What Comes After Affirmative Action?

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New ways to add diversity asthe policy nears its rightful end

Affirmative action's defendersand attackers finally agreeon something: The policy

probably won't be aroundtoo much longer.

The recent decision by the SupremeCourt to revisit the issue clearly puts it inperil. Even if the court ends up retainingthe legality of affirmative action for now,using race as a factor in school admissionswas never seen as a permanentsolution; there are fairer ways to adddiversity.

Current affirmative action planstypically benefit the most advantagedin a group, including those who are alsomembers of a minority most of us wouldlike to be in-the 1 percent.

Large racial disparities, of course,persist everywhere. In New York City,even though over 75 percent of thestudents at the top-ranked public highschools are minorities, there are stilldeeply troubling numbers. Less thanfour percent of the students are blackor Hispanic at Stuyvesant High School,where the black population is a hairover 1 percent. At my alma mater, BronxScience, 10 percent of the students areblack or Hispanic. Compare this to the72 percent of the city's public school studentswho are Hispanic or black, roughlythe same percentage of Asians at the twospecialized schools.

The city Department of Education hasmade only half-hearted attempts to diversifyStuyvesant and Bronx Science andthe numbers have moved in the wrongdirection. The Specialized School Institutedoes recruit "disadvantaged" middleschool students of all races to help thempass the admission test, but the city hasalso expanded the number of specializedschools.

Adding five schools was undoubtedlydone with the best of intentions and hashad mostly positive effects-but it also allowsofficials to downplay the problem atspecialized schools, since the new schoolshave broader diversity. Higher scores areneeded to enroll at the top two schools,but the DOE tries to maintain the fictionit has not set up a two-tier system by notpublicizing the scores. This was madeclear in the emails the agency sent thispaper last year when our reporter MeganBungeroth [then Finnegan] looked into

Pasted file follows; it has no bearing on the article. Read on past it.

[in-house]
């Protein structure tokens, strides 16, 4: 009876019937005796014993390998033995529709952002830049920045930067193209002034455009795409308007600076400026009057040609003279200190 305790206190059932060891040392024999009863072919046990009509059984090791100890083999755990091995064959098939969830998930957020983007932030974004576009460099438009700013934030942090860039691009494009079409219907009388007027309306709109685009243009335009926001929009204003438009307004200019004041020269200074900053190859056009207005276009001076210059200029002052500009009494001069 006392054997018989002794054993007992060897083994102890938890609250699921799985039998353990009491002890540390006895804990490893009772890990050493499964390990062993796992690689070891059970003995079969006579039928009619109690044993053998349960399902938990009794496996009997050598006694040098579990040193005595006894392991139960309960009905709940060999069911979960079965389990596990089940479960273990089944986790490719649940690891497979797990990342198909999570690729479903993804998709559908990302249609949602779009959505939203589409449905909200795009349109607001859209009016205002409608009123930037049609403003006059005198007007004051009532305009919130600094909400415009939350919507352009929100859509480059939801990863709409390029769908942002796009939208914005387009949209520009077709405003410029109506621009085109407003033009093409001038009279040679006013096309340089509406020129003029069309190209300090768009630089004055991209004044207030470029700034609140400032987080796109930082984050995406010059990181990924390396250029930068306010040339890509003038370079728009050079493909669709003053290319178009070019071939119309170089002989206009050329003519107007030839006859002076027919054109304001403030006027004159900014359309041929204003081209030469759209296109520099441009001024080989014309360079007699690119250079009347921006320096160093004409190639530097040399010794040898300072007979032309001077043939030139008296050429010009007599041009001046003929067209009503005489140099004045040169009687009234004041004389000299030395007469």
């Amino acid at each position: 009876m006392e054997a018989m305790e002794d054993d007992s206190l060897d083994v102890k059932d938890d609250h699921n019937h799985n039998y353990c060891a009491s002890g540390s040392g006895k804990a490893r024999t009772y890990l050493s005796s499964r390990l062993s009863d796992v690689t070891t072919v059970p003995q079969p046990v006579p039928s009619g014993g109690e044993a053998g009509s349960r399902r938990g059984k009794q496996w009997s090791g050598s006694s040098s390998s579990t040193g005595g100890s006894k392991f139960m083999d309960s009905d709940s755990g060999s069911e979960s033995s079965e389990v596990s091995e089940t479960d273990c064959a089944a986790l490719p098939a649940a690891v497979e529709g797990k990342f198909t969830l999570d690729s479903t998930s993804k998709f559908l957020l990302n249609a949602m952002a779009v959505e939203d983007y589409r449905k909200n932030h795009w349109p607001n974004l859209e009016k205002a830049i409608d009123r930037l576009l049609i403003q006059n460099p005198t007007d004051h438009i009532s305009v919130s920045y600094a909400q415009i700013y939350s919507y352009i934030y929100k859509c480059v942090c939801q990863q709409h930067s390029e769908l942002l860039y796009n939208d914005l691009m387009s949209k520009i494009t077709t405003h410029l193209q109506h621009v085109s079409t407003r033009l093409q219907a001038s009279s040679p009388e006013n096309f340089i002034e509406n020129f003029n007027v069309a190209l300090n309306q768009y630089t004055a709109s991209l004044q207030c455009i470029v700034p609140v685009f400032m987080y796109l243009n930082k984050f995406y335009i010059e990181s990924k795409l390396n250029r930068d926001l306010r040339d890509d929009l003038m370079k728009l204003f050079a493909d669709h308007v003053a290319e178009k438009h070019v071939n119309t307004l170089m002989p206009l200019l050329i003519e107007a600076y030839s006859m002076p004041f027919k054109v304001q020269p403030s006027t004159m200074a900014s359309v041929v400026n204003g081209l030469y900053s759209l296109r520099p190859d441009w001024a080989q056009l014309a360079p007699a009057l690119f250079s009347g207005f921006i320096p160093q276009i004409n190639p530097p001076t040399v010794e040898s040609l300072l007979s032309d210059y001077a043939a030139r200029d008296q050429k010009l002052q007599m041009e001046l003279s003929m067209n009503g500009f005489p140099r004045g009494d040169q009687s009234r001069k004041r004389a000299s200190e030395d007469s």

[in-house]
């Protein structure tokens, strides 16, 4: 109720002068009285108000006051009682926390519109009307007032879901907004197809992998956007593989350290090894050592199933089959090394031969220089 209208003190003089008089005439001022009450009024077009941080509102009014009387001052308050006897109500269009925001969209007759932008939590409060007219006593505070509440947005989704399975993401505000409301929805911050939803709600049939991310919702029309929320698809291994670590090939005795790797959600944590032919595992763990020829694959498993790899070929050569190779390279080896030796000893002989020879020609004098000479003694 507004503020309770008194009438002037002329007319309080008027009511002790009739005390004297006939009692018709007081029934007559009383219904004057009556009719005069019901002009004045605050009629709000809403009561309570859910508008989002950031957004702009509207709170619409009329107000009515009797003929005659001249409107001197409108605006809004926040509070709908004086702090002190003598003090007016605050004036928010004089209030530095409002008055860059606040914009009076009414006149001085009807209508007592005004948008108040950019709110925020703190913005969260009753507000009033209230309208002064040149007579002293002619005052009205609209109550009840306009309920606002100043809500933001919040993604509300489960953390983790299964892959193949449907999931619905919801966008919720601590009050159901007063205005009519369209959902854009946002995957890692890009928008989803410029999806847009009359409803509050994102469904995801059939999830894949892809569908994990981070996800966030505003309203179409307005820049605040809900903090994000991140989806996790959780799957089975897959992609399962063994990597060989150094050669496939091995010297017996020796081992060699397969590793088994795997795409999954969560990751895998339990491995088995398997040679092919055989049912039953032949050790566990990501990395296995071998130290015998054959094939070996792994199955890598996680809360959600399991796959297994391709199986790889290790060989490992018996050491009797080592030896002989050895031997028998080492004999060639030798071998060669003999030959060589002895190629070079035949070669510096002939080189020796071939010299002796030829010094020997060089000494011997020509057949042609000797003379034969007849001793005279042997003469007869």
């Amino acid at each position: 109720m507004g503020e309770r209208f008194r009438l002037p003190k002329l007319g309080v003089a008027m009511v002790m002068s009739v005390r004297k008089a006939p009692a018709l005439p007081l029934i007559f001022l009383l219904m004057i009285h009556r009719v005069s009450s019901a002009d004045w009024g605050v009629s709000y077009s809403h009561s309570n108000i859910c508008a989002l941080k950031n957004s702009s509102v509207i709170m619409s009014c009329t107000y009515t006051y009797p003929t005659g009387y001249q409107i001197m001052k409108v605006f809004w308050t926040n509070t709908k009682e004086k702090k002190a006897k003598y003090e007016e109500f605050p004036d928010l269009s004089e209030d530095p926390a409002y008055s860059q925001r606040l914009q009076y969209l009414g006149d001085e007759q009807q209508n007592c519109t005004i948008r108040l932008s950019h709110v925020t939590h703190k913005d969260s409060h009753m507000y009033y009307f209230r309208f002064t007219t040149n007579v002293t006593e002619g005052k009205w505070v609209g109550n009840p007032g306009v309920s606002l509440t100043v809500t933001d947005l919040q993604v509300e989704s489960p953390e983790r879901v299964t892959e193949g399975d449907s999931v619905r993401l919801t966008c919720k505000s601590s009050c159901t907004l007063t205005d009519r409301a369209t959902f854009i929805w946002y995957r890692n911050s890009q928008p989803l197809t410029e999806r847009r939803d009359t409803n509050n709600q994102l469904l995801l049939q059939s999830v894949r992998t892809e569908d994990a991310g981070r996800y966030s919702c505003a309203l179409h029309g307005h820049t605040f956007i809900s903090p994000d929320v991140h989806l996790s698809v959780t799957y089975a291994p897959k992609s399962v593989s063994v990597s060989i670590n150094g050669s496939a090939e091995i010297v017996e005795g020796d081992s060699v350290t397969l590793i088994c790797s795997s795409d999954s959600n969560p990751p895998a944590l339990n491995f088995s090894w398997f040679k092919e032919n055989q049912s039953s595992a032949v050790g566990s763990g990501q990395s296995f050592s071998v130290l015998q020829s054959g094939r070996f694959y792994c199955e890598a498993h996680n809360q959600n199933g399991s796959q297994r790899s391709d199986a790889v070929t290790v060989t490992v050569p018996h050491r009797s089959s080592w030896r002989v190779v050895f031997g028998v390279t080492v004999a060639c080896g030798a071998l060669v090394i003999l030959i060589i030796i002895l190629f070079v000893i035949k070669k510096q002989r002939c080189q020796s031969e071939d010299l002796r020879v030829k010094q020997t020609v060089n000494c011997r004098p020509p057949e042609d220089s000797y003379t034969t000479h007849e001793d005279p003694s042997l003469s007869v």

the problem.

One fair way to add more diversity atStuyvesant and Bronx Science would beto give the best students at every middleschool an added chance to attend, similarto a state college admission plan in Texas.

Coincidentally, the Supreme Courtis now reviewing a different part of theTexas system. The undisputed part of thelaw grants college admission to the top 10percent of high school graduates in Texas,thus opening doors to the best students inschools with large numbers of minorities.Affirmative action supporters acknowledgethat the non-racial componentof the plan is working, but they argue it isnot as effective as using race. The sameargument is also made when income isused. But if diversity were the only goal,strict quotas would work even better thanaffirmative action.

Fairness can't beignored, whichis why you'd behard-pressed tofind someone whofavors legalizingracial quotas.Although affirmativeaction is going to end sooner orlater, academia, for the most part, is notready to give up. The energy used on thesebattles would be better spent on figuringout what causes racial disparity so it canbe ended.

Michael Roth, president of WesleyanUniversity, wrote on the Huffington Post,

"It would be an enormous step backwardto force our admissions offices to retreatto a homogeneity that stifles creative,broad-based education."He won't have to. There are other pathsto diversity.

Josh Rogers, contributing editor at ManhattanMedia, is a lifelong New Yorker.

Follow him @JoshRogersNYC.

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